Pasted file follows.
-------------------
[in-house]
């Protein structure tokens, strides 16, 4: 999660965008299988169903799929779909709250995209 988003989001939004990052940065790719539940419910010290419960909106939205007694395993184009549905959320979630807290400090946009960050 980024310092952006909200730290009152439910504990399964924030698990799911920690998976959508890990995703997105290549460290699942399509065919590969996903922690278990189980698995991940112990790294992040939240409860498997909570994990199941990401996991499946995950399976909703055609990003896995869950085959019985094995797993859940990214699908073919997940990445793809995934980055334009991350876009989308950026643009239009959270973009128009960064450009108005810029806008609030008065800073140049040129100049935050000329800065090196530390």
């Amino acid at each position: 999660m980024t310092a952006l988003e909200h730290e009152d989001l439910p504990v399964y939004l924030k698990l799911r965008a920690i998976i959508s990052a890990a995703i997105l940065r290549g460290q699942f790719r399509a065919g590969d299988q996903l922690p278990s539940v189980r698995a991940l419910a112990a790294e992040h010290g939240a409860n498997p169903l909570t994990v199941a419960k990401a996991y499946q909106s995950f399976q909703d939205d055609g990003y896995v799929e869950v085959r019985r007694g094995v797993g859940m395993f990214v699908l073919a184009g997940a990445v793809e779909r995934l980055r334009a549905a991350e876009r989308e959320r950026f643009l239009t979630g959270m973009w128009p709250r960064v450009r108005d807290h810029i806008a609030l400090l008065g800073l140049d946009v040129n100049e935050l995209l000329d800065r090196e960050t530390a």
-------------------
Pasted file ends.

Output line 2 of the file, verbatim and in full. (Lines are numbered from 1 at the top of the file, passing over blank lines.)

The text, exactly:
């Protein structure tokens, strides 16, 4: 999660965008299988169903799929779909709250995209 988003989001939004990052940065790719539940419910010290419960909106939205007694395993184009549905959320979630807290400090946009960050 980024310092952006909200730290009152439910504990399964924030698990799911920690998976959508890990995703997105290549460290699942399509065919590969996903922690278990189980698995991940112990790294992040939240409860498997909570994990199941990401996991499946995950399976909703055609990003896995869950085959019985094995797993859940990214699908073919997940990445793809995934980055334009991350876009989308950026643009239009959270973009128009960064450009108005810029806008609030008065800073140049040129100049935050000329800065090196530390």